Slavery and the Civil War

Slavery and the Civil War

Causes of Slavery-Related Conflicts

  • Missouri Compromise: The 1820 deal allowed Maine to join as a free state, Missouri as a slave state. It maintained balance but showed the growing tension.
  • Compromise of 1850: This salved tensions temporarily allowing California to join as a free state, permitting Utah and New Mexico to decide on slavery, and ending slave trade in D.C.
  • Kansas-Nebraska Act: The 1854 act allowed these states to decide by ‘popular sovereignty’, igniting violent pro/anti-slavery clashes (referred to as ‘Bleeding Kansas’).

Abolitionist Movement

  • American Anti-Slavery Society: Founded in 1833 by William Lloyd Garrison and Arthur Tappan, challenged the institution of slavery directly.
  • Underground Railroad: A network of safe houses and guides (Quakers, free blacks, etc.) helped slaves escape, fuelled by brave figures like Harriet Tubman.
  • Frederick Douglass: A former slave, Douglass became a powerful abolitionist speaker, challenging racial inequality.
  • John Brown’s Raid: In 1859, John Brown led an unsuccessful revolt against a federal arsenal at Harper’s Ferry, viewed as a martyr by the abolitionists.

Civil War

  • Election of Abraham Lincoln: His anti-expansion of slavery stance ignited the secession of seven Southern states, forming the Confederacy.
  • Battle of Fort Sumter: April 1861, Confederate forces attacked this South Carolina fort, marking the start of the Civil War.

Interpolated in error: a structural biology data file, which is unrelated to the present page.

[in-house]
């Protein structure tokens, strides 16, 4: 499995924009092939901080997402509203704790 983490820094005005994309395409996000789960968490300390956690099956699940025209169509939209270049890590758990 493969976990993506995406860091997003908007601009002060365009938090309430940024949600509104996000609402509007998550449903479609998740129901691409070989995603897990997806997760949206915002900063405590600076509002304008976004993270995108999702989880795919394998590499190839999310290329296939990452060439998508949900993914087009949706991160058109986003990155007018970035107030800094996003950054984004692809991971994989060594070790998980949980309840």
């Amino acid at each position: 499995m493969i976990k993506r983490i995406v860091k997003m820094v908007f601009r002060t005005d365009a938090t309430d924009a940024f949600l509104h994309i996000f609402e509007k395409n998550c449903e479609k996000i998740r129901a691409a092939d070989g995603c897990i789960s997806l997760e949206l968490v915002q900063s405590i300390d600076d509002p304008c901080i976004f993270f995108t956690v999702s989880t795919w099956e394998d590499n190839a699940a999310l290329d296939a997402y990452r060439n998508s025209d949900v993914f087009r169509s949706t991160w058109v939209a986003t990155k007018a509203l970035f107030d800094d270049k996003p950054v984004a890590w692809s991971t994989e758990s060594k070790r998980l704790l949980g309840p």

• Emancipation Proclamation: In 1862, Lincoln declared freedom for slaves in Confederate-held territory, changing the war’s moral dimension.
  • Important Battles: Key battles include Antietam (1862- bloodiest single-day battle), Gettysburg (1863- Turning point), Vicksburg (1863- North gained control of Mississippi River).
  • Appomattox Court House: General Lee surrendered to General Grant in 1865, effectively ending the Civil War.

Post-War Changes

  • 13th Amendment: Following the war’s end, this 1865 amendment abolished slavery throughout the U.S.
  • 14th Amendment: This 1868 amendment granted citizenship to everyone born in the U.S., including former slaves.
  • Reconstruction Era: The 1865-1877 era aimed to reintegrate the South and secure rights for former slaves but faced significant resistance from the white southern society.
  • 15th Amendment: Ratified in 1870, it granted African American men the right to vote, but it was undermined by discriminatory practices like poll taxes and literacy tests.